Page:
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Wilder v. Thomas

Citation: 17 ELR 20978
No. No. 85 Civ. 8356, 659 F. Supp. 1500/26 ERC 1550/(S.D.N.Y., 05/13/1987)

The court holds that the plaintiffs, who sued state and local officials under the Clean Air Act's citizen suit provision to challenge a proposed building project in midtown Manhattan, failed to state a valid claim. The court first holds that plaintiffs' claim that the project would prevent the elimination of carbon monoxide "hot spots," as required by the New York state implementation plan (SIP), is legally deficient. The SIP's requirement that hot spots be eliminated constitutes an air quality standard rather than an emission standard, and only violations of emission standards, as defined in Clean Air Act § 304(f), are subject to challenge by citizen suits under § 304. Also, this claim fails to take into account that the SIP contains a remedy for violations of the hot spots requirement by providing that the city commit to mitigating measures where necessary to avoid a violation.

The court holds that plaintiffs' claim that local officials failed to perform their duty under the SIP to conduct a "SIP review" of a project prior to approval of the environmental impact statement (EIS) is invalid because there is no requirement in the New York SIP that such a review take place. The court holds that plaintiffs' claim that defendants violated the SIP's requirement that defendants commit to the implementation of effective mitigation measures is inadequate. The actual language of the SIP indicates that the city is already committed to the implementation of mitigation measures, and no additional act of commitment by the city is necessary. Plaintiffs do not allege that the city repudiated or violated its commitment. Nor do they allege that this commitment is related to an emission standard subject to challenge by a citizen suit. Although plaintiffs do allege that the mitigation measures adopted by the city are ineffective, this allegation is not specific enough to be legally sufficient. Plaintiffs also contend that the city authorities have no intention of carrying out the adopted mitigation measures. However, the SIP does not require the city to implement any particular set of measures, and the adoption of alternative measures would be permissible. Plaintiffs further argue that the mitigation measures adopted by the state as part of the EIS process are ineffective. But this issue was adjudicated in a previous state court case, and plaintiffs are estopped from relitigating the question.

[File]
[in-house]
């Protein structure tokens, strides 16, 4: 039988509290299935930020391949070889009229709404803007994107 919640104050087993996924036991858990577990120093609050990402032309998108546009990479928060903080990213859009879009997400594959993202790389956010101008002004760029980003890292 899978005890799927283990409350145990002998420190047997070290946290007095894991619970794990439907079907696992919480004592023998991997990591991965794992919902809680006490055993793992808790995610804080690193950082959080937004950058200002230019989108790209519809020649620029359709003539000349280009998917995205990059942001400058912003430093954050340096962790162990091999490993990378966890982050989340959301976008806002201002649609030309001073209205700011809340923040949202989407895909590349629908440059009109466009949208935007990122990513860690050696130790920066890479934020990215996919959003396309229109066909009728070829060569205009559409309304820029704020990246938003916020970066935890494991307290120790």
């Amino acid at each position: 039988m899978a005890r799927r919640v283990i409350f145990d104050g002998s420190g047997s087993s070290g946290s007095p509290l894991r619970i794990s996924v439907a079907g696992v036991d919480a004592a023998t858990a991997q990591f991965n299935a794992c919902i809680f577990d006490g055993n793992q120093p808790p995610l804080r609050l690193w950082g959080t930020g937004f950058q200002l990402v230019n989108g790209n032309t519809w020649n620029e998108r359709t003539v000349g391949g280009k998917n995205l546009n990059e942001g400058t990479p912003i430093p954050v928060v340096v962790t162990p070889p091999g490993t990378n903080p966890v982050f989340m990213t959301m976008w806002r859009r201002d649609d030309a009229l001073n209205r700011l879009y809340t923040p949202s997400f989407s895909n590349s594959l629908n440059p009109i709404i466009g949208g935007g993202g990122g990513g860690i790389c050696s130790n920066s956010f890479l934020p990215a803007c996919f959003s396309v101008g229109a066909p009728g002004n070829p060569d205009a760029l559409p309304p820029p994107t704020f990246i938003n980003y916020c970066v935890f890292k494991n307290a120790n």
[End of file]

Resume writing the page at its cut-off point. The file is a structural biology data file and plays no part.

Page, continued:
The court holds that plaintiffs' claim that defendants violated a provision in the SIP that requires the state to make annual computations of emissions reductions and prepare graphic representations of certain of the data is also inadequate. The state did produce computations for all the years in question. Although these computations did not include separate calculations for each individual control measure, the SIP does not require such individual calculations. And while plaintiffs correctly assert that the required graphs were not prepared for every year, this assertion alone cannot support a citizen suit because it does not pertain to an emission standard. The court notes that questions pertaining to the technical details concerning kinds of data included in such reports are best left to the Environmental Protection Agency.

The court holds that plaintiffs' next claim, that the annual report violates the SIP by failing to direct special attention to the midtown Manhattan area, fails to state a valid cause of action. Plaintiffs fail to make clear to which annual report they refer. They also fail to allege that the reporting requirement relates to an emission standard, and the court holds that it does not. Plaintiffs argue that the defendants failed to assemble adequate materials for the EIS, on which the annual report would be based. However, the sufficiency of the EIS was already litigated in the state court action.

The court also holds inadequate plaintiffs' claim that the defendants could not give mitigation measures in the midtown Manhattan area the special attention required by the SIP because they had produced inadequate computations of emission reductions in the past. Defendants' violation, if any, is not subject to a citizen suit under the Clean Air Act. The question of the adequacy of mitigation measures is more appropriately raised under the section of the SIP pertaining to the city's commitment to effective measures.

Counsel for Plaintiff
Norman Dorsen
LeBeouf, Lamb, Leiby & MacRae
520 Madison Ave., New York NY 10022
(212) 715-8000

Counsel for Defendants
Rudolph W. Giuliani, U.S. Attorney
One St. Andrews Plaza, New York NY 10007
(212) 791-0055

Frederick A.O. Schwartz Jr.
Corporation Counsel, City of New York
100 Church St., New York NY 10007
(718) 566-3929